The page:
Still, unlike many charters, there was no dedicated security staff on the Northeast Washington campus of Monument — a weekday boarding school for middle school students, many of whom struggled in traditional schools.

At a public meeting of the charter school board in May, a member revealed that more than 1,800 safety incidents classified by Monument as serious were reported during the 2018-2019 school year. Those incidents included sexual assault, physical altercations, bullying and property destruction…

But the city’s charter school board did not direct the school — or Monument’s governing board — to take measures to ensure student safety.

“It is always appropriate for us to intervene when health and safety concerns emerge but not always in a public meeting setting,” Pearson said. “We were not prescriptive about what exactly they should do because we do not think that is our role.”

The handling of Monument by the charter school board — which prides itself on giving the 120 campuses in its sector autonomy — opens a window onto how the board operates. Charter schools are publicly funded but privately run, and although they are subject to local and federal laws, they are not bound by the rules and bureaucracy of publicly funded school districts.

Monument’s governing board voted June 4 to close the school — more than six months after it said it realized that financial and academic issues were probably insurmountable.

Even then, that decision was not final: Monument, which serves about 100 students, reopened Aug. 7, partnering with another charter school operator. The campus remains a boarding school, where students live five nights a week.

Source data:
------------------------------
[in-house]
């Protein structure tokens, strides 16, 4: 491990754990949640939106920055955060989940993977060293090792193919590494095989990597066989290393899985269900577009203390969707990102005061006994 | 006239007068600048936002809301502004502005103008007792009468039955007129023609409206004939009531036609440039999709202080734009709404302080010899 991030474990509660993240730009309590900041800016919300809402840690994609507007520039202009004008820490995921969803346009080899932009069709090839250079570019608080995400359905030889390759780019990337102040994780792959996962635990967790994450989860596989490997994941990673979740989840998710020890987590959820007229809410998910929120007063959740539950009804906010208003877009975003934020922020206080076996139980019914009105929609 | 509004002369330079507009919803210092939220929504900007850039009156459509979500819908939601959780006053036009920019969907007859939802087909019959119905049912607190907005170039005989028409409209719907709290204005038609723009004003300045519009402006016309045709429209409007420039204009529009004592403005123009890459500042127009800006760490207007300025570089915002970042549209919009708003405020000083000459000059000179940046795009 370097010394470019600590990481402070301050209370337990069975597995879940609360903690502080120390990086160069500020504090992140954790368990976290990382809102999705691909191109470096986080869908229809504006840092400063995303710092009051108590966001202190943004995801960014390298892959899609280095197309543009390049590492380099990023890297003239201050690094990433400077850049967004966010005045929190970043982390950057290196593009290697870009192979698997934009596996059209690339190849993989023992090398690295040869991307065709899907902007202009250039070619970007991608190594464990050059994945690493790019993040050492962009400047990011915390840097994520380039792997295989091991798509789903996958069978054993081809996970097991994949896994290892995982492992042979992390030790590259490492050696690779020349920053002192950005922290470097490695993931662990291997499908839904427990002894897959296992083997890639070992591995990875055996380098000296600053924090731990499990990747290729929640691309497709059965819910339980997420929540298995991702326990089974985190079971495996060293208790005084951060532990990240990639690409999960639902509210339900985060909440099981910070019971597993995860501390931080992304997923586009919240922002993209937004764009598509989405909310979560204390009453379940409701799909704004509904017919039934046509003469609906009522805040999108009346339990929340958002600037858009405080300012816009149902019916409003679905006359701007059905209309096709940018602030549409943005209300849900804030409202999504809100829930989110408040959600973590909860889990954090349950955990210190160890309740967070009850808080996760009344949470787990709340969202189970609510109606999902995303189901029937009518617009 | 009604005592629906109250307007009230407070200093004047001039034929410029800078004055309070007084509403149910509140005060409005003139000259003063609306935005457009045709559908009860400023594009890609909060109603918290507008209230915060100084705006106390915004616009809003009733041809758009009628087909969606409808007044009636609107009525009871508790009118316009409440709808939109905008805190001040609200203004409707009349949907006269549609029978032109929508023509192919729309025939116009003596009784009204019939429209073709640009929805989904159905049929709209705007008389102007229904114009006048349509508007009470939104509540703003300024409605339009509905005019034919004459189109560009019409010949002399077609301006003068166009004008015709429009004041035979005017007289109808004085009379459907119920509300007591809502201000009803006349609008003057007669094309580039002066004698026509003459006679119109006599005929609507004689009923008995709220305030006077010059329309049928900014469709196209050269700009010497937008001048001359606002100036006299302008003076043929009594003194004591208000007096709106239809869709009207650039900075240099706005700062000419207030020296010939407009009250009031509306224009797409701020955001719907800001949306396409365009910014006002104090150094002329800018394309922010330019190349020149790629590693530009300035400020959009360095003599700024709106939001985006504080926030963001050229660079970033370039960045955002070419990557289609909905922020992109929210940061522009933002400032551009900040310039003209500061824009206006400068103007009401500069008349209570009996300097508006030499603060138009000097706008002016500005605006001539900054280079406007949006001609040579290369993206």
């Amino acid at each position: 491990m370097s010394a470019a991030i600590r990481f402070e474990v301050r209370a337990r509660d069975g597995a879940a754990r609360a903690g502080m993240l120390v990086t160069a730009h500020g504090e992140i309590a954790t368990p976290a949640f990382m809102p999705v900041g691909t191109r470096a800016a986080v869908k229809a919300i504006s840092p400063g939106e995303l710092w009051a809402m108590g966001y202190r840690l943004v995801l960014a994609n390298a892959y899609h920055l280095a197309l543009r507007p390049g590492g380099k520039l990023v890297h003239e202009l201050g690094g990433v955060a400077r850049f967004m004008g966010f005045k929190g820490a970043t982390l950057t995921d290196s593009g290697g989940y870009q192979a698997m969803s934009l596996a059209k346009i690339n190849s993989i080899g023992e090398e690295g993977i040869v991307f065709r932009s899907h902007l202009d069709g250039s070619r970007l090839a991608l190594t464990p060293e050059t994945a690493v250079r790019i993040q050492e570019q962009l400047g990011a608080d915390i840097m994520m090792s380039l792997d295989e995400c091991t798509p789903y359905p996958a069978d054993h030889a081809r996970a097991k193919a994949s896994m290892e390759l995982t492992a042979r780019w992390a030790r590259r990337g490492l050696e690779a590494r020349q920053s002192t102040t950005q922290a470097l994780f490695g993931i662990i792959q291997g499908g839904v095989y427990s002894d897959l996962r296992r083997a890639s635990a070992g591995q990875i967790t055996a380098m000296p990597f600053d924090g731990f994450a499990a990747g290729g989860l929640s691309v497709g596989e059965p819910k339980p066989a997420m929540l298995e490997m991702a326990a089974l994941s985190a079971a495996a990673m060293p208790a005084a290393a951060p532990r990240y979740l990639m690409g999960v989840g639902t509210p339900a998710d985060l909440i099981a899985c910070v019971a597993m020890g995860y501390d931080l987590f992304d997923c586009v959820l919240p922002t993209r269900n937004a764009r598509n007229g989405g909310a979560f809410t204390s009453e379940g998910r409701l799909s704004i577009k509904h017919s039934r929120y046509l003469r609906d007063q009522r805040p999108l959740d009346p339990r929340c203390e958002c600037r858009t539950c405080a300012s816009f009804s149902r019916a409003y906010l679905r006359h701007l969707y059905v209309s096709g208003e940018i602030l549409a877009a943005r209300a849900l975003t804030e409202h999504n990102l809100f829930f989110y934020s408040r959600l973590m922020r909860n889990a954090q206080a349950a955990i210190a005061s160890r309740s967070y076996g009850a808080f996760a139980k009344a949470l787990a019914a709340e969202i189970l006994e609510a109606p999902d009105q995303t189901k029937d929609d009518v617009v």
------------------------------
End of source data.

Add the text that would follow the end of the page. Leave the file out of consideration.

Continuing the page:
Parents and supporters of public schools in Little Rock are outraged that Governor Asa Hutchinson refuses to meet with them. The state took control of the Little Rock district, and parents want democratic decision making restored. Remember when Republicans used to support local control? Not anymore.

Rev/Dr. Anika Whitfield write to the Governor on behalf of a large coalition of parents.

Gov. Hutchinson, 

As you may have heard at our rally on September 25, 2019, to fulfill the legacy of the Little Rock Nine to obtain a world class equitable education for students currently being denied by discrimination and state laws, and to #ReclaimLRSD in total with a locally elected school board, we demanded a meeting with you.
The organizers of the Support OUR LRSD coalition, a coalition of parents/guardians, students, alumni, community activists and supporters, faith leaders, volunteers in the LRSD, teachers, educators, retired teachers, and LRSD business leaders and faith leaders and communities need to speak with you about the fate of our beloved LRSD. 
You have been talking at us, and not with us. You and your appointed board and commissioner of education have been making decisions that work against our will, decisions and requests.